I’m writing a book about underground cartoonists and the first thing I did after signing the contract was purchase 8 comp books, one for each of the 7 chapters and one for recording overall thoughts, notes, an introduction, etc.. It’s the perfect way to keep an organized bank of ideas and drafts. All together they fit in only slightly more space than a laptop, weigh about the same, and never need batteries. A ziploc baggie and they’re good to go on holiday anywhere rainy.

In a follow-up message Raeburn says that the Moleskine blog “positively reeks of an (incredibly effective) viral marketing campaign. If ever I learn html I’ll set up a Comp Book web site with encomia, photo-sharing, user forums, etc.”
 

Mary takes me to task for spending $2 on each composition book:

Big spender. Truly thrifty writers know to wait for the Target back to school sales. For one week every year, usually late July or early August, they sell 80 page spiral bound notebooks (Mead wide and college ruled) for ten cents apiece. Vets know that the 20 piece limit counts separately for wide and college, so you can get 40 notebooks for four dollars. They invariably sell out, but you can get rain checks….

A year’s worth of notebooks for under ten bucks. It allows you to guiltlessly start a new notebook for each idea/project.

And it means you have money left over to buy a Moleskine as your carry-around jot things down notebook.

For the longest time, there was no Target accessible by NYC subway. But now — at least after the surreal opening of a Brooklyn store — I have no excuse. Thanks for the tip, Mary. Continue reading…



Travel and other journals and happenings

I leave for Berlin and Amsterdam a week from today and meanwhile am slammed at work-work and with other work, so I keep not being able to post any of the things I intend to write here.

But for the first time since my college days, I’ve been keeping a journal. Actually, I’ve been keeping journals, as in many, on my iPad, using the Paper app, which I wrote about last month at The Chimerist and have been turning to more and more often since then. I still scrawl longhand drafts and quick notes in my hardbound composition notebook, and my penmanship on the iPad screen leaves something to be desired (see below), but I like the way Paper allows me to categorize my thoughts and musings, and to delete them when they’re no longer useful by pressing a button.

In mid-June I go back into hibernation on my novel, which I haven’t focused on in months. Here are some events I’m involved in before then. On May 30, at the invitation of the ever-inspiring Austin Kleon, I’ll be speaking with two of my Internet crushes, Maris Kreizman and Maria Popova, about creativity in the digital age, at McNally Jackson.

On June 9-10 I’ll be participating with a lot of great writers in Urban Librarian Unite’s 24-Hour Read-In to protest proposed NYC library budget cuts. And on June 12 I’ll be talking with the amazing Kate Christensen about her latest novel, The Astral, which you know I love. Details for all of these events are here.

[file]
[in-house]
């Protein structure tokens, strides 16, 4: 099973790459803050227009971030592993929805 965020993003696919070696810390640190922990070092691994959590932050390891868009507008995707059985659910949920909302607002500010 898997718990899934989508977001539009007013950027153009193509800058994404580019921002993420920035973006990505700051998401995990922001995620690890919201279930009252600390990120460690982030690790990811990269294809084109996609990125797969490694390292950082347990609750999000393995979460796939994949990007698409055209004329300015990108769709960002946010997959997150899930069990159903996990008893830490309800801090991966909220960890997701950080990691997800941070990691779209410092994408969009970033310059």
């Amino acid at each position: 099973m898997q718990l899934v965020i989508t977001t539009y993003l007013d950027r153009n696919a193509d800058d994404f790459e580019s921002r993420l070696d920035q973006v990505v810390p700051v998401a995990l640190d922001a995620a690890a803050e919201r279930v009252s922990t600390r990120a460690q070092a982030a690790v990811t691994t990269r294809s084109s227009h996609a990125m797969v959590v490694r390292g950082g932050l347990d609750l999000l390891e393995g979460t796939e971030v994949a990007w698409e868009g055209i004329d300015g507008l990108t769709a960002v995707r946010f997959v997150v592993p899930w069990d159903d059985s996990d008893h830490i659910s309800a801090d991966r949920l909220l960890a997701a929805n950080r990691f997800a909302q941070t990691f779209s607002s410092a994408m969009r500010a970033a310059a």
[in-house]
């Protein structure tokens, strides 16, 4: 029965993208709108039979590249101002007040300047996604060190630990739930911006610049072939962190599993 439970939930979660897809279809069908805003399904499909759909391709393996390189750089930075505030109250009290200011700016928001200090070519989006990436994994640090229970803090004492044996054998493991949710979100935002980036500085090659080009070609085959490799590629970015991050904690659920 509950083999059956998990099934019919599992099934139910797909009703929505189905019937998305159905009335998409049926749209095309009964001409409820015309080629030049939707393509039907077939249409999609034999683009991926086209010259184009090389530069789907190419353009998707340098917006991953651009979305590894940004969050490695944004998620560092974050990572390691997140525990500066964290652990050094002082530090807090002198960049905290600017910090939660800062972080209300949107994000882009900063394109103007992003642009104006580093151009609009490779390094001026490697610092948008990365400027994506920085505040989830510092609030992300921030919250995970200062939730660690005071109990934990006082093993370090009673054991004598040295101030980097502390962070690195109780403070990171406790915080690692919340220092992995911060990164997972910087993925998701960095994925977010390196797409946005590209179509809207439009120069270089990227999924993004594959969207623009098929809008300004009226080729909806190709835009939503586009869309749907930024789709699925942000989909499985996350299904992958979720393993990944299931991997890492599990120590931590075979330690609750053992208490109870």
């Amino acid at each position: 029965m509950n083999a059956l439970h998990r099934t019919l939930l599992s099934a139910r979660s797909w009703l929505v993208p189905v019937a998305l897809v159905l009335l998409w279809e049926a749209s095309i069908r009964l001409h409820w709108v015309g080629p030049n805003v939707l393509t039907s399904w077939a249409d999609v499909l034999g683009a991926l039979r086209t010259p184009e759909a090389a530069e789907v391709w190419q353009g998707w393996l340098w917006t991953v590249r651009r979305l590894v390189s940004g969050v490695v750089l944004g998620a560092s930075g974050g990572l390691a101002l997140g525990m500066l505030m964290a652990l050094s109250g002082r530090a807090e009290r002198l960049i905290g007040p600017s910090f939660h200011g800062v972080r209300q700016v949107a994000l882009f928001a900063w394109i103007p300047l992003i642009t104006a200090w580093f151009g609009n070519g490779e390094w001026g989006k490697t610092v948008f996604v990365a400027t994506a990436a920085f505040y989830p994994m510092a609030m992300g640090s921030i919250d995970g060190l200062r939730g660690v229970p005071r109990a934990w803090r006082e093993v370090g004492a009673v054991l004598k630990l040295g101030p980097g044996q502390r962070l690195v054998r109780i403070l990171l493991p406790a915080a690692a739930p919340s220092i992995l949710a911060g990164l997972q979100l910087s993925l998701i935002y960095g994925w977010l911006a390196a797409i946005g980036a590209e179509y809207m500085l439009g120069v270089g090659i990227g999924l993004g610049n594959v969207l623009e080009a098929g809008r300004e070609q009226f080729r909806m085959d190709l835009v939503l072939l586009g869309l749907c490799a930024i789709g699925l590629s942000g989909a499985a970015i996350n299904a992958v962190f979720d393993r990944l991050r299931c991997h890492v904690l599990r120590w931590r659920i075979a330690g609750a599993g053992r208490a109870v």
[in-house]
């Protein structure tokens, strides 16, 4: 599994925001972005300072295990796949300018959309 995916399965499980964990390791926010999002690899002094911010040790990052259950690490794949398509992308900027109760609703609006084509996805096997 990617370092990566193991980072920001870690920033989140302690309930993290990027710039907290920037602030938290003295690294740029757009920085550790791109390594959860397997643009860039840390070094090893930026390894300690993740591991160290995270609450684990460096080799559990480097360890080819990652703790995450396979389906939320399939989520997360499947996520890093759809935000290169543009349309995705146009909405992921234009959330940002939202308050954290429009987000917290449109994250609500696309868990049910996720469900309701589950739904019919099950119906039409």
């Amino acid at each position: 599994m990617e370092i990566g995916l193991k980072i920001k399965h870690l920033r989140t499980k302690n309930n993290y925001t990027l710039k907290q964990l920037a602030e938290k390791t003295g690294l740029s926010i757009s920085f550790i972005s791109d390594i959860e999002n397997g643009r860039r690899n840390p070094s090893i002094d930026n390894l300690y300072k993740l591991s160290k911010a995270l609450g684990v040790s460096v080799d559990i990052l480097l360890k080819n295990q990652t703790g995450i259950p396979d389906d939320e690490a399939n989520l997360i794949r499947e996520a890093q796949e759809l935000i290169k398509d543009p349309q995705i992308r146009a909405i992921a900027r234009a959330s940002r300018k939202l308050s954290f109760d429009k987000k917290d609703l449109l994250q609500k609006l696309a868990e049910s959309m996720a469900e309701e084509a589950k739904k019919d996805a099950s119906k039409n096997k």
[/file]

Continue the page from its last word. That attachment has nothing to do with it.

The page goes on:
Typewriters and conjunctions

When I get home from work at night, I have to hide the wireless card from myself so that I’ll start on my required two novel pages before 3 a.m. (The later it gets, the more liberal my interpretation of the output requirement: seven sentences scrawled in all-caps on two pages of a composition notebook? Perfect!)

Last week, after reading Carrie’s typewriter rhapsody, I decided I was tired of battling carpal tunnel and the temptations of the Internet, and I followed her lead (but without doing research, naturally). Turns out you can pick up a typewriter on Ebay for next to nothing. It just takes it a while to arrive. The waiting period is dangerous, because I keep sitting around, thinking: you know, that typewriter-keyboard conversion seems pretty straighforward.
 

One of the worst things about writing for four or five hours at a stretch, as I was every day this weekend, is the creeping awareness of my limited vocabulary.

Shouldn’t there be another word for “and,” for instance? Something more conversational than “additionally,” but more multipurpose than “also” and less cutesy than “plus”? With the right synonym, surely my segues would be less transparent. But there is, alas, only one “and,” one “but,” and one “so.” Continue reading…



Expensive writing implements and associated distress

Evidently some writers are prepared to shell out $20 apiece for Faber’s old Blackwing pencils. A box goes for a cool $250.

One essayist explains that the Blackwing

has a sleek and unique design, and if you’ve ever used one, you know it is a very smooth-writing and easy to use pencil. Its famous slogan ‘Half the Pressure, Twice the Speed’ [Ed. note: reminds me of an ex-boyfriend’s approach to — oh, never mind] is no exaggeration.

The little rectangular erasers look cool, granted, and probably deter biting (you know, to revive the eraser when you’ve worn it down). Still, we’re talking about pencils. Meaning that you stick them in a sharpener, grind them down, and then they go away.

More power to you if you’ve got twenties to burn. But reality check: even a million dollar piece of graphite and every shiny accoutrement in the Levenger catalogue can’t make somebody a good writer.